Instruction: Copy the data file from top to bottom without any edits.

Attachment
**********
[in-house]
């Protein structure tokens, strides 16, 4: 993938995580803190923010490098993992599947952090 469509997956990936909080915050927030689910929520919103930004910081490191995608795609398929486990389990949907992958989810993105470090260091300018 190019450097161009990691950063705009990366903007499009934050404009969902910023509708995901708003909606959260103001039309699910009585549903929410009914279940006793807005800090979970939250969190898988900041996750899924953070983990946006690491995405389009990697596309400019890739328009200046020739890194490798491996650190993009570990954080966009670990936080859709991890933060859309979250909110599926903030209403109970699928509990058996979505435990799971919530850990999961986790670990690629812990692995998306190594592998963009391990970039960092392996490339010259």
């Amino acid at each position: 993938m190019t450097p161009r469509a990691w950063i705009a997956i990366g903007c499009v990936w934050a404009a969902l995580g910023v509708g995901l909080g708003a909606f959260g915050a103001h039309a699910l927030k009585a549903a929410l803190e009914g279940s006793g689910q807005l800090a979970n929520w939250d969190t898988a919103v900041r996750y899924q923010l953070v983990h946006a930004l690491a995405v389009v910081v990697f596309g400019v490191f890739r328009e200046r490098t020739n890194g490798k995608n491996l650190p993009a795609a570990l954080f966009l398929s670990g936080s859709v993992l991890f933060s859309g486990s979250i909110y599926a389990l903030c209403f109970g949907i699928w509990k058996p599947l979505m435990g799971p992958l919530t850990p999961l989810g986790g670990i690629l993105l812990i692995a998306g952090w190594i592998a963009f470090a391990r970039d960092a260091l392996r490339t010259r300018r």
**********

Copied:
[in-house]
């Protein structure tokens, strides 16, 4: 993938995580803190923010490098993992599947952090 469509997956990936909080915050927030689910929520919103930004910081490191995608795609398929486990389990949907992958989810993105470090260091300018 190019450097161009990691950063705009990366903007499009934050404009969902910023509708995901708003909606959260103001039309699910009585549903929410009914279940006793807005800090979970939250969190898988900041996750899924953070983990946006690491995405389009990697596309400019890739328009200046020739890194490798491996650190993009570990954080966009670990936080859709991890933060859309979250909110599926903030209403109970699928509990058996979505435990799971919530850990999961986790670990690629812990692995998306190594592998963009391990970039960092392996490339010259």
């Amino acid at each position: 993938m190019t450097p161009r469509a990691w950063i705009a997956i990366g903007c499009v990936w934050a404009a969902l995580g910023v509708g995901l909080g708003a909606f959260g915050a103001h039309a699910l927030k009585a549903a929410l803190e009914g279940s006793g689910q807005l800090a979970n929520w939250d969190t898988a919103v900041r996750y899924q923010l953070v983990h946006a930004l690491a995405v389009v910081v990697f596309g400019v490191f890739r328009e200046r490098t020739n890194g490798k995608n491996l650190p993009a795609a570990l954080f966009l398929s670990g936080s859709v993992l991890f933060s859309g486990s979250i909110y599926a389990l903030c209403f109970g949907i699928w509990k058996p599947l979505m435990g799971p992958l919530t850990p999961l989810g986790g670990i690629l993105l812990i692995a998306g952090w190594i592998a963009f470090a391990r970039d960092a260091l392996r490339t010259r300018r």